Greg Jungman: Giving should be a personal decision
As much as I always enjoy and learn from Jeffrey Bergeron’s columns and humor, I could not help but feel the need to respond to Sunday’s column on “Neighborly Socialism”. The point of the column was, I believe, to point out how essential neighborly behavior – or mutually looking out for and being helped by our friends and neighbors – is to make our lives work. By extension then, is the idea that society should enforce this behavior, be it by communism or socialism. His view of communism is it should be without the totalitarian government, which I see as similar to basic socialism that a society voluntarily accepts plus the not so minor parts about banning religion and pushing this government style upon the world. The thought was also thrown out that this is like basic Christian ideals, which many in the world strive toward.
To me, the difference between society required donations of your time and money is vastly different from volunteering to do for others. We certainly need some of both, as the government’s forced tithing such as our country’s Social Security tax (I know it is over the 10 percent of historical tithing, but you might get some back yourself) is quite helpful to keep our country working, and this safety net fits our sense of fairness. Yet, do you feel good as you pay taxes or are forced to spend your money or effort for others if it is not your decision to do so? It is helpful, but not fulfilling and often resented since it is imposed.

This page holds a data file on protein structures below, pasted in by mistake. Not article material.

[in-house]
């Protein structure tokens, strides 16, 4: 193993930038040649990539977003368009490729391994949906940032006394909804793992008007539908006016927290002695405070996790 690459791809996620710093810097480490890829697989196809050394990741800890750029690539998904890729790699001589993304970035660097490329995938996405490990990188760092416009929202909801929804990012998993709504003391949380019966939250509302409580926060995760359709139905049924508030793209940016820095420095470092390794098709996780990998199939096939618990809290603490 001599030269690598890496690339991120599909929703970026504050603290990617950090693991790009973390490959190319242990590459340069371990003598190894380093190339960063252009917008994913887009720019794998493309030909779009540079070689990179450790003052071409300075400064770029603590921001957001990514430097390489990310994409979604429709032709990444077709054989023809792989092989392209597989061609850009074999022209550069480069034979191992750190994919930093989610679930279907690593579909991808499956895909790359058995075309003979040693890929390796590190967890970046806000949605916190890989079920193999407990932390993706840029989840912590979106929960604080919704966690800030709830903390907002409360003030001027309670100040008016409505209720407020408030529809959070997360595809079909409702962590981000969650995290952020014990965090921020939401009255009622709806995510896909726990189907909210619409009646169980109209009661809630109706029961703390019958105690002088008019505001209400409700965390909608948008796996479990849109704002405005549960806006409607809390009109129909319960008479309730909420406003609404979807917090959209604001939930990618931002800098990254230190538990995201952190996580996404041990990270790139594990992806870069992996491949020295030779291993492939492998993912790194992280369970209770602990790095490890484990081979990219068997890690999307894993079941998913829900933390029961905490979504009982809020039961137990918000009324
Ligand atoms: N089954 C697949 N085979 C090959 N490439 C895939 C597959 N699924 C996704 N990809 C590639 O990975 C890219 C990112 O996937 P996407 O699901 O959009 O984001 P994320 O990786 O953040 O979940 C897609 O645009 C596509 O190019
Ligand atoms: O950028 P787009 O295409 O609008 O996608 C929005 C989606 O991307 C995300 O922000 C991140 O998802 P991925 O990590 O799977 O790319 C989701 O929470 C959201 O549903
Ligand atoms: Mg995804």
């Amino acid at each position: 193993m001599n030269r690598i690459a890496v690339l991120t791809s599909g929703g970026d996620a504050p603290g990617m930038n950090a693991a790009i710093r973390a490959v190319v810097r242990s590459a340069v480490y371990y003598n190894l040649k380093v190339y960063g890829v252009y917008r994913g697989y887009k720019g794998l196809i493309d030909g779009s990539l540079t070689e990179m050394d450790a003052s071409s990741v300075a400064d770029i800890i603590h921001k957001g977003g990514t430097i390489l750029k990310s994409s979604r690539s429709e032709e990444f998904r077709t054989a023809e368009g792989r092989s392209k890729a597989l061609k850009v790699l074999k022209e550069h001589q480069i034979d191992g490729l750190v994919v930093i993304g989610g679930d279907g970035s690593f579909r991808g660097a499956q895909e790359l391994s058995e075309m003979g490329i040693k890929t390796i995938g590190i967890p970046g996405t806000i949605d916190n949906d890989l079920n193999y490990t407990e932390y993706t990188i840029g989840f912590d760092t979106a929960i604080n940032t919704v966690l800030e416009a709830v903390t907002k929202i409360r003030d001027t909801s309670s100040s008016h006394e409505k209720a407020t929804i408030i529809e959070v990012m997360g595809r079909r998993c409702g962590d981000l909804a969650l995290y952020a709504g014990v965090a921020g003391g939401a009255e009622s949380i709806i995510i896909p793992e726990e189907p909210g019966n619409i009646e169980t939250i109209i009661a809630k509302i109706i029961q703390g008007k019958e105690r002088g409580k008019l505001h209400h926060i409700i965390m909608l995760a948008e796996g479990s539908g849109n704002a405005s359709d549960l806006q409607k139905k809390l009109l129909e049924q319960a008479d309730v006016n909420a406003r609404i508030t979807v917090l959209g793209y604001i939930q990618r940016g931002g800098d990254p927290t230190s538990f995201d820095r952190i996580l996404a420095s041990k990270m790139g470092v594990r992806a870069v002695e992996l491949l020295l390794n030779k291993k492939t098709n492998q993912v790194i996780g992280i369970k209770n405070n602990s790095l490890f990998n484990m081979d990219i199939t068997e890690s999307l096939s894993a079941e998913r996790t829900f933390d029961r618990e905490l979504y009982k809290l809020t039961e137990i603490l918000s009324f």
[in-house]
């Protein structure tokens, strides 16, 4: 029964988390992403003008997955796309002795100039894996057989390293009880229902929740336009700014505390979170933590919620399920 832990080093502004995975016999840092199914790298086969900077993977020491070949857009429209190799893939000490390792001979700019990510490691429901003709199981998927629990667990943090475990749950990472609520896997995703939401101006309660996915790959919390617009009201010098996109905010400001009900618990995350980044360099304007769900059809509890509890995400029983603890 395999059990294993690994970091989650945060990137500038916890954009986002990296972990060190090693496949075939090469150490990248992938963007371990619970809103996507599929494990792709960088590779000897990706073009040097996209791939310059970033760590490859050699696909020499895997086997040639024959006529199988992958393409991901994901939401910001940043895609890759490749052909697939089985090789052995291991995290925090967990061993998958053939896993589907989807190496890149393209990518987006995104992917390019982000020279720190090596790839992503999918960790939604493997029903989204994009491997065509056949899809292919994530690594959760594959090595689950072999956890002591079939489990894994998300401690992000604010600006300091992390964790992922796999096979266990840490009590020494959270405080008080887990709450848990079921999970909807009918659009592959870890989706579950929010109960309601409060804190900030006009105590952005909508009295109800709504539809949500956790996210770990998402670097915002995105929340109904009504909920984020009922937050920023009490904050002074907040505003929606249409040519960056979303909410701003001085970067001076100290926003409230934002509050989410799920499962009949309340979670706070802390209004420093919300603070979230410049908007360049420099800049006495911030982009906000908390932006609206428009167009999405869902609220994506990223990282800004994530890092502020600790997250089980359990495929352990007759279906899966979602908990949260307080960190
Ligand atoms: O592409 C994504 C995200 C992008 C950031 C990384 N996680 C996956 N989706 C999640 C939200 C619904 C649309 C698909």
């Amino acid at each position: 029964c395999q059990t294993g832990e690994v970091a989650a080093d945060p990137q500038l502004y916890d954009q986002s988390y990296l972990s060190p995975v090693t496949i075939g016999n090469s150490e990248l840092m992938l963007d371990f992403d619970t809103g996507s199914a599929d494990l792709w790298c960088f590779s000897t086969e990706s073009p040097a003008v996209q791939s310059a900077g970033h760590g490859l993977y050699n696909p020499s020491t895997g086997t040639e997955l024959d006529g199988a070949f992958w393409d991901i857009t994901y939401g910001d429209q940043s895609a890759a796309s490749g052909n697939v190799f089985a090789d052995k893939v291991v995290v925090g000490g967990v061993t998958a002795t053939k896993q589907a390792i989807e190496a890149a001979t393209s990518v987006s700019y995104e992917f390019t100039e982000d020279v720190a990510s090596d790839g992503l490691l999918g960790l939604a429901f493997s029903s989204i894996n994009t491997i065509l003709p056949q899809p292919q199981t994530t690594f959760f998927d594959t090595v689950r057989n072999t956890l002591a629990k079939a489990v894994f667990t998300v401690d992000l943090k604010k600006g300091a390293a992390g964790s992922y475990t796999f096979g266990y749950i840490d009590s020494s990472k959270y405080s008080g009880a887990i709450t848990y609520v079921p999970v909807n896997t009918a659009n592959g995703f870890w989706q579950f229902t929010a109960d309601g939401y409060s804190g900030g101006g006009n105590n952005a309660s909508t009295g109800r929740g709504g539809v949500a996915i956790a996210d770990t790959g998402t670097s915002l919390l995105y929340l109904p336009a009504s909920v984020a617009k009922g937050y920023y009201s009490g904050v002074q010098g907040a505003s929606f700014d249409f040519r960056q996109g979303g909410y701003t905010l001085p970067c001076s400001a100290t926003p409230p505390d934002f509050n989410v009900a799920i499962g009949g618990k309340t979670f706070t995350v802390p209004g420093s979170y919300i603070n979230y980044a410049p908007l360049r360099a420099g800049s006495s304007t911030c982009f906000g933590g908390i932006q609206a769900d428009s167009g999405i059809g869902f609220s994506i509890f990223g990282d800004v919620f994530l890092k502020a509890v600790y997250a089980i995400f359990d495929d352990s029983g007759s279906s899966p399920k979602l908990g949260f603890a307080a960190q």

When you do something for others, either quietly on your own or as part of a church, club or service organization, you are helped as much or more than you give. Do you know anyone you respect that does not go out of their way to help others? When you do unselfish things for neighbors, you feel good, and they do when they do something back. I absolutely agree with Jeffrey’s contention that this neighborly spirit with friends and relatives – and even when we send it off and away internationally – makes the human experience richer and fulfilled. What I disagree with is any more of it being done by government than absolutely has to be, as it then not only takes from the “giver” by force, it also dehumanizes the receiver and they do not feel they can help the giver back, and they often fall into a resentful state of mind called entitlement.
I find great wisdom in your quote from Luke: “When you give a banquet, invite the poor, the crippled, the lame, the blind, and you will be blessed.” I do note that blessing comes from your neighborly decision to do these things, not from your government telling you to.
Yes, Jeffrey, communism and socialism have gotten a bad name in our country, but it is justified.
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